This page summarizes the Hoosiers screenplay, written by Angelo Pizzo, dated September 24, 1985, with revisions dated September 26. This summary mainly notes how the original script differs from the movie. Where the two are the same, that information is condensed or omitted. (The Collector’s Edition and 2012 Blu-ray DVDs include some of these scenes that were cut from the film.)
For a synopsis of Hoosiers, visit IMDb.
Norman is packing and preparing to leave his apartment in Buffalo, New York. The opening shot is of a photo of Norman and his 1939 National Small College Division basketball championship team, Ithaca State. Norman takes the photo off the wall and tosses it in his suitcase. He is described as “40-plus years and not so straight and proud, nor full of joy” (in contrast with his happy image in the photo).
Norman drives into Indiana. Along the way he stops in Sunville, home of the Shiners (according to a sign along the road). He stops for gas at Junior’s Gas and General Store, where he encounters father and son Junior and J. June. The teenage boy is shooting baskets at an outdoor court, and Junior is “furiously chewing ‘ter-backer.’”
He arrives in Hickory, population 540. As Norman pulls up to the school, school is letting out. Outside he encounters Myra, “whose attractiveness is winning the war with her efforts to blunt it.” They talk briefly, and then she directs him to Cletus’s office.
Norman goes in to see Cletus, “a small, wiry old man.” They walk through the school and then enter the gym. Jimmy comes in to shoot baskets and ignores Norman.
Norman and Cletus talk outside on Cletus’s farm (where Norman will be living) while feeding the pigs “hog scrapple.”
Norman has dinner with Cletus, his wife Millie, and his daughter Loetta, a cheerleader. Loetta grills Norman about his personal life. Norman mentions that he was married at 24 and divorced at 28.
Norman meets some of the townspeople at the Hickory Creek Coon Hunter Lodge. The gathering includes barber Russell “Rooster” Rabun, Sheriff Roy Dockerette, and George Wampner, the town’s principal businessman. When they ask him about his past, Norman says he used to coach college basketball and has been working at a steel mill for 12 years. Rooster says he thinks the team’s nickname should be changed to Apaches.
The next day, Norman sees Myra in the hall between classes, where she explains why Jimmy won’t be playing on the team.
At the first basketball practice, George presides. Norman enters, he and George argue, George storms out, Norman kicks out Buddy for being disrespectful, and Whit leaves also.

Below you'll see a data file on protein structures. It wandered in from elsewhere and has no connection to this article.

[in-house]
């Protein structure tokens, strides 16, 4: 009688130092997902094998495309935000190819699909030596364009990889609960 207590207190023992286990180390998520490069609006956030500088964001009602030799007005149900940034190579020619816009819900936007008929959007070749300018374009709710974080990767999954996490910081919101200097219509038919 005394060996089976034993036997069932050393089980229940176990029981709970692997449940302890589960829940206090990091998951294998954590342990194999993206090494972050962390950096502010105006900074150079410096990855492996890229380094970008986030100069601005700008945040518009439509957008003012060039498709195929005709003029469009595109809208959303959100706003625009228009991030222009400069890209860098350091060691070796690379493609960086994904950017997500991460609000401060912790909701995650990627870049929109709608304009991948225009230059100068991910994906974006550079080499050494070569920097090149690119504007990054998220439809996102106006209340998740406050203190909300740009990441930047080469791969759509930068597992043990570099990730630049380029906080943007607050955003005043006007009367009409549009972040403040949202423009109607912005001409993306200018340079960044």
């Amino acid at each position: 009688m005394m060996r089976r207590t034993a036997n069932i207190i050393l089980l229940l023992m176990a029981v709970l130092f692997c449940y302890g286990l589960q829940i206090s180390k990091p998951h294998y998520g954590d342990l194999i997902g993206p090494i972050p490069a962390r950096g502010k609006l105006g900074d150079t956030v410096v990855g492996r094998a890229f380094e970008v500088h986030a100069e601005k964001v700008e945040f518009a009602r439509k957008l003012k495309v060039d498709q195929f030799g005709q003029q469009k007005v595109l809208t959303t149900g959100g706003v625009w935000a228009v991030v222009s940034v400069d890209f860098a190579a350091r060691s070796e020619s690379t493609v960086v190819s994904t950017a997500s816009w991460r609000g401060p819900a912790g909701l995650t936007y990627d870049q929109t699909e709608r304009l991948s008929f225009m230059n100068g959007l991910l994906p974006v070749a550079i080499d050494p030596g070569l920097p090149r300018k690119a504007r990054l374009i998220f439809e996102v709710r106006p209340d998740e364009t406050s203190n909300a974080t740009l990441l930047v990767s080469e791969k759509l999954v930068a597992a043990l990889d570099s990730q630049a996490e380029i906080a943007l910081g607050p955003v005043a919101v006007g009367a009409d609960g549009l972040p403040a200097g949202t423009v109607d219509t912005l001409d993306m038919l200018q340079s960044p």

On Cletus’s farm, Loetta tells Norman about her grandpa, nicknamed The General, who has not left his own house on Cletus’s property since he got into an argument with Cletus two years ago. She also mentions that Buddy was her boyfriend, but she broke up with him because he walked out of the first practice. She calls him immature.
The second basketball practice.
Norman: “Let me be very clear what we’re after here. Team, team, team. … Five pistons powering one machine.”
Walking through downtown Hickory with Cletus, Norman meets Shooter for the first time.
The third basketball practice. Townsmen come in and sit down to witness the coach’s “pig crazy ways of coachin’.”
Sheriff Roy: “We got some concern about the way matters are being handled here. When two of your best ball players walk off and you hear of others complainin’. Well…”
Rollin and his son Whit enter. Whit apologizes for walking out of the first practice. Rollin gets rid of the onlookers.
That weekend, the entire town pitches in to help harvest corn on Rollin’s “hundert-acre farm.”
The next week in Norman’s classroom, four students are missing, including Buddy. According to Rade, Buddy has “done transferred to Sunville.”
Norman storms into Cletus’s office, angry about Buddy’s transfer. Cletus warns him to get his temper under control.
In the evening, Norman leaves the gym as Myra is exiting the school. Jimmy is shooting baskets at the outdoor court.
Norman: “Pretty shooter.”
Myra: “Leave him alone.”
Norman: “You’ve made your point. I’m not sure I understand it but it doesn’t matter.”
Myra and Norman’s “He’s a special kid/Who would ever see him play?” dialog.
Norman: “College recruiters always find the good ones. It’s got to be more than that.”
Myra: “There’s no way anyone who is a basketball hero in these parts can be somebody ‘they’ don’t want him to be. I saw it happen to my brother. People around here treated him like a god and acted as if they owned him. They pushed their own frustrated fantasies and dreams into his head until there was no room for his own.”
Norman: “And what are you doing with Jimmy?”
Myra: “It’s not the same.”
Norman: “Most people would kill for the chance to be treated like a god, even if it was for a short time.”
Myra: “To be treated like a god because you can throw a rubber ball into an iron circle is to any clear-thinking individual—absurd.”
Myra: “After all, there is no getting away from the fact that basketball is only a game.”
Norman: “Why so unfriendly, Miss Fleener?…”
Myra: “I know men like you.”
(The rest of the dialog continues much as it does in the movie.)